• GEO 320 Conservation of Natural Resources

Followed by one of the program capstones, in an area connected to the concentration.

4) Tourism Development and Planning
Students learn about elements of tourism planning from a community and regional perspective, preparing them to work for or with town offices, state agencies, and other government and non-government entities to create beneficial tourism opportunities.

Students must first take this required course:

  • TAH 241 Tourism and Community Development

Then select two of the following:

  • TAH 341 Tourism, Development & Sustainability
  • ESP 200 Environmental Planning
  • ESP 305 Community Planning Workshop
  • ESP 417 Site Planning & Design
  • GEO 203 Urban & Regional Development
  • GEO 209 Introduction to Land Use Planning
  • GEO 210 Planning Maine Communities

Followed by one of the program capstones, in an area connected to the concentration.

5) Nature-Based Tourism & Ecotourism
This concentration is for students who wish to create guided experiential tourism products in natural settings and environmentally sustainable outdoor experiences.

Students must first take this required course:

  • ESP/REC 223 Nature Based Tourism

Then select two of the following:

  • TAH 251 Ecotourism and Sustainable Development
  • ESP 203 Environmental Communication
  • REC 218 Wilderness Emergency Response
  • REC 233 Outdoor Recreation
  • REC 241 Recreation Leadership
  • REC 373 Belize: Planning & Leading Sustainable Tourism Trips
  • REC 374 Newfoundland: Planning & Leading Sustainable Tourism Trips

Followed by one of the program capstones, in an area connected to the concentration.

6) Cultural, Arts and Heritage Tourism
Students in this concentration explore how local history, arts, and cultural heritage can be both preserved and promoted as an important element of tourism development.

Students must first take this required course:

  • TAH 261 Introduction to Cultural Tourism

Then select two of the following:

  • TAH 311 Event Planning and Management
  • TAH 460 Topics in Cultural Tourism (specialized subjects)
  • ANT 355 Public Interpretation in Anthropology
  • ANT 360 Public Archaeology
  • ANT 450 Indigenous Peoples & Tourism
  • HTY 360 History of Maine

Followed by one of the program capstones, in an area connected to the concentration.

Second Concentration and/or Electives

Students have the option of completing a second concentration plus electives, or electives alone, to complete the 39 credits toward the major. If students choose the electives option, at least three courses must come from outside their concentration, and two must be at or above the 300 level.

Intercultural Awareness and Communication Requirement

Working within the hospitality industry, as well as understanding the social and cultural aspects of tourism, requires students to be aware of the challenges that often arise between speakers of different languages and members of different cultures. We therefore require graduates to possess competency in intercultural awareness and communication, which may include language skills as well as intercultural knowledge and experience. Students must demonstrate the capacity to interact successfully outside of their own primary culture and/or language and to assist foreign travelers and those with special needs in a sensitive way. Prior to graduation, all majors must have their advisor's confirmation that they possess the interpersonal and intercultural skills needed for entry level into the tourism and hospitality industry. The following options may be used to meet this requirement.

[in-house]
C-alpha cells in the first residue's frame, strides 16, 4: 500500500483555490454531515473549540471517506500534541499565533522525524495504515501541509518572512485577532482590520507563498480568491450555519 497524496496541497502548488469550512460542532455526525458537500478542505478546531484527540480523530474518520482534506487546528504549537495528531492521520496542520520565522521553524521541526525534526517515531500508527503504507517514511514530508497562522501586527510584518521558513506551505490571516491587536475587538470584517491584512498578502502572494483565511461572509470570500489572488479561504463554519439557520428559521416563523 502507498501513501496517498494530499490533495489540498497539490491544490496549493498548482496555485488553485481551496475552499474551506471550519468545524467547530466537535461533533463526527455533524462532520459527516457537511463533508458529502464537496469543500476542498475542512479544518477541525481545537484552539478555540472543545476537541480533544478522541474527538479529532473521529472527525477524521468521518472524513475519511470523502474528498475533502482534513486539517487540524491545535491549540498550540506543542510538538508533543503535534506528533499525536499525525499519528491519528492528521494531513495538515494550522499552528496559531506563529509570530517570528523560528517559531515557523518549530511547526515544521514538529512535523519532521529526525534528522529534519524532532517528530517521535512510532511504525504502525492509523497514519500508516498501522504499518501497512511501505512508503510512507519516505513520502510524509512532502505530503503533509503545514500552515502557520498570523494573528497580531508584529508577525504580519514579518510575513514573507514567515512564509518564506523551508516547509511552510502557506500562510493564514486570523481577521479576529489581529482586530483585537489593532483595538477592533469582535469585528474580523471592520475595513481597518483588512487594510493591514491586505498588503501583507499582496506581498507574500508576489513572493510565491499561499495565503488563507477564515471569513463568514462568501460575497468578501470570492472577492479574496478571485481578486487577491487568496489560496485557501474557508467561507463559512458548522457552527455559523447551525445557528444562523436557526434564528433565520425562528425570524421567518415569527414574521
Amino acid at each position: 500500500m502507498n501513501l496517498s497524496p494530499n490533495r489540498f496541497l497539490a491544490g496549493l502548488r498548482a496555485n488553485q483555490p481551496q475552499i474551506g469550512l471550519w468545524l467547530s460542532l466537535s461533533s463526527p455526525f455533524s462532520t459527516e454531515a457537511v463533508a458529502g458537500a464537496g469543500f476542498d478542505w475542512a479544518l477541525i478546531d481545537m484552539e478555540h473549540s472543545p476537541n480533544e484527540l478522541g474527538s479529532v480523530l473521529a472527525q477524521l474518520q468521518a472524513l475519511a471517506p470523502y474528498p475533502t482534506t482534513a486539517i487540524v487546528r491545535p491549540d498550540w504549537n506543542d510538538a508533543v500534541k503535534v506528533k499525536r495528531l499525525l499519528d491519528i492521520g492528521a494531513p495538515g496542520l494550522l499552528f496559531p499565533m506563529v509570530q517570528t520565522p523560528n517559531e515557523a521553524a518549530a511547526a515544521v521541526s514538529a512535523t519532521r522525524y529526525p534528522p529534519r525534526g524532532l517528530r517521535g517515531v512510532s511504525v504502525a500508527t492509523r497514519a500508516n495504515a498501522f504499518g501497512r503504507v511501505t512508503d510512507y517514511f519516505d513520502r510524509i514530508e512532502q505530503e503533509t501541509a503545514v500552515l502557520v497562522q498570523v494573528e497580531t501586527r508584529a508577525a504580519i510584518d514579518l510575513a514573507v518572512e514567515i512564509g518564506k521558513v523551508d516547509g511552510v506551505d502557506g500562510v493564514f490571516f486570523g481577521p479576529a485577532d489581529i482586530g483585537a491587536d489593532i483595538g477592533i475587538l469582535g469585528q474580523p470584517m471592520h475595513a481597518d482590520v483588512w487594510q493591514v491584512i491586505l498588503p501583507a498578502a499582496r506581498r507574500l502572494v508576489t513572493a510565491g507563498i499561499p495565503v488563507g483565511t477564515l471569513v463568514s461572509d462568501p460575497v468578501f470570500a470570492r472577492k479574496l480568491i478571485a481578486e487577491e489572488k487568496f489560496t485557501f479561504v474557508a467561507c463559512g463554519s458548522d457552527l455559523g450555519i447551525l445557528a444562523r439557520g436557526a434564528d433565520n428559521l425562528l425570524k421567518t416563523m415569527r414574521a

• Demonstration of competence in a modern language other than English, including American Sign Language, through one of the following methods: a score of three or above on a high school AP exam; testing out of an intermediate-level modern language course via a USM placement exam, the College Level Examination Program (CLEP), or an ACTFL or ASLPI assessment higher than two; or completing at least six credits of college-level language courses.
  • Completion of a pre-approved study abroad program, travel course, or professional position such as an internship, which provides a significant cultural and/or linguistic experience. In most cases students will be required to report on this experience as part of the outcome.
  • Completion of a research project, internship, or other experience that involves significant interaction with a group that differs from the student in language, culture, or special needs. This experience may also satisfy the capstone requirement for the major, with approval.
  • Completion of an approved Core thematic cluster focusing on culture and language, and/or completion of Core Diversity and International requirements using approved courses that provide significant knowledge of groups with different languages and/or cultures than the student's own.
  • Completion of one or more travel experiences that provide significant knowledge of other peoples and cultures. For this option students must provide a written narrative explaining their experiences and how these have influenced their perception of other peoples, cultures and languages (further guidelines for this essay will be provided with advising materials). A faculty committee will determine whether a student's experience(s) satisfy this requirement.
  • Demonstrating through written narrative that the student's life experience, when combined with their academic course of study, provides them with extensive intercultural communication skills. This option is intended mainly for international students attending USM, but may apply to others as well. Satisfaction of the requirement will involve a faculty committee review.